Despite successfully coping with the unanticipated load, the program is not without its significant difficulties. Having been embedded in the National Blood Program ($300 + million budget), the UBMDR program (less than $3 million) struggles to maintain its identity and to maintain and advocate the special interest of its customers, patients and donors.

Problems that have plagued the program include:

  • failure to recognize Blood Services and UBMDR as distinctly different businesses.
  • UBMDR program staff reported to blood managers, who were often more concerned with blood program issues. This caused lack of cohesive teamwork, and lack of management focus to address customer concerns.
  • Inability of bone marrow program to respond to a dynamic marketplace.
  • Lack of uniform national standards in policy and operating procedures.
  • Cross subsidization between the blood program and UBMDR program.
  • Low staff morals and high turnover due to inconsistent inappropriate job classification.
  • Inadequate reinvestment in information systems, leading to threatening overload of computers.
  • Inability, due to lack of funding, to provide training and quality assurance.
  • Lack of consumer involvement.

However, not all is bleak. Due to the exceptional efforts of staff in the program, the UBMDR Advisory Committee was reconstituted in August 1996. Composed of significant stakeholders - transplant physicians, relatives of transplant patients, an ethicist, a donor, a DNA specialist, a business woman, and others representing both donor and patient advocates - the committee has set out to define and recreate a vision of the ideal program to respond to the customers’ needs.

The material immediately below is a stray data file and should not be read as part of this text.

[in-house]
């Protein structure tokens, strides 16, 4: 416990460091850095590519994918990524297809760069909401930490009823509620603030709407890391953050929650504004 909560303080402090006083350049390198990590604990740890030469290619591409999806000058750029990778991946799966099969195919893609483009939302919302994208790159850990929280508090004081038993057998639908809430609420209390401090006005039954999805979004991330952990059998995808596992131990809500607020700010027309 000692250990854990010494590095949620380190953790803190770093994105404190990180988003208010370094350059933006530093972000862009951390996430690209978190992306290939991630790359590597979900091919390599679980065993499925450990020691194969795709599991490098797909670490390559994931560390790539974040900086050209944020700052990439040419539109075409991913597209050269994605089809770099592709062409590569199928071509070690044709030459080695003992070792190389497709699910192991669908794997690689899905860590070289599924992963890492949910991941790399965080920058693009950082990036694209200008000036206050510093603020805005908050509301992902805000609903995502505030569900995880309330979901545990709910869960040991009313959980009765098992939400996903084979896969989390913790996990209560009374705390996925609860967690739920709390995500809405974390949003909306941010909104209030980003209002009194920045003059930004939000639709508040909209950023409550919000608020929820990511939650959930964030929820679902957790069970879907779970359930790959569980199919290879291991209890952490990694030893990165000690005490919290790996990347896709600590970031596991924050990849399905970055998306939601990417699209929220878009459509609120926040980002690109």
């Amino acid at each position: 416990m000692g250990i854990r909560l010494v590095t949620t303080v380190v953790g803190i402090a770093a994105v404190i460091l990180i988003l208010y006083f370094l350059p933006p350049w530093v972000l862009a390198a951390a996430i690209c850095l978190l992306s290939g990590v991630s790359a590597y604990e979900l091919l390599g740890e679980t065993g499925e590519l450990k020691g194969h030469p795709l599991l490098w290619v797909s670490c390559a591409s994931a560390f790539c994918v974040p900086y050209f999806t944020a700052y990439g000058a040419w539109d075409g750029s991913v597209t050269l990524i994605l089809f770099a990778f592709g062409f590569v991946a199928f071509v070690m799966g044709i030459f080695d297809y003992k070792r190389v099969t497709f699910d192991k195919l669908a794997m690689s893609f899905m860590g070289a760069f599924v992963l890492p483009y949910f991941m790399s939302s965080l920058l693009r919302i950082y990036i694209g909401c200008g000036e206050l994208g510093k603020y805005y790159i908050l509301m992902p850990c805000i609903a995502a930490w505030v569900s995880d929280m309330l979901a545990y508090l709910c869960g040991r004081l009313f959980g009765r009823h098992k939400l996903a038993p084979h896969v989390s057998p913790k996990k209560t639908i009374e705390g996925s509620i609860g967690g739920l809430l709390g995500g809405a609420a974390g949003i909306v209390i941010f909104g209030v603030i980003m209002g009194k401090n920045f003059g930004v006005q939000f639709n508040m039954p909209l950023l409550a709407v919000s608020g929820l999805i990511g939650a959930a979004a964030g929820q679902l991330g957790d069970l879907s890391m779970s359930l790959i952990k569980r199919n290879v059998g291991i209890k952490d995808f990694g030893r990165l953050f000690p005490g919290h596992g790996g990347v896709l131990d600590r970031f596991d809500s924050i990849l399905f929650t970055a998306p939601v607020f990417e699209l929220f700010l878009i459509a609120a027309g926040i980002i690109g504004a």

The first act of the Advisory Committee as to recognize the need to shoot for the stars. Management Staff were charged with the responsibility to compose a business plan that would position the Registry to become among the best in the world. In-depth consultation with key personnel in the field revealed that there were five quality components essential to such a program.

  1. Donor commitment.
  2. Speed of the registry.
  3. Equality of access to the registry by both donors and patients.
  4. High resolution typing - quality laboratory standards.
  5. Product safety.

For the first time in its history, the essential nature of the program was defined. Unlike the blood program, which is essentially biological pharmaceutical/manufacturing-based, the UBMDR program is best described as a clinical - based, special DNA registry, sharing no common elements with blood. Thus, without the proper allowances for it to behave as a clinical-based business, unnecessary risk will accrue. For example , the regulatory environment currently being introduced in Blood Services threatens to be at odds with the guidelines/regulations being proposed for transplantation. Besides the requirement for a distinctive stream of quality assurance, there is the fact that the customers of UBMDR are not defined by geography. Donor to patient delivery of service is not provincially nor regionally bounded, and is not only national, but international as well. Management according to provincial or regional protocols, rather than national and international standards would detract from demanding logistical requirements and potentially jeopardize patient outcome.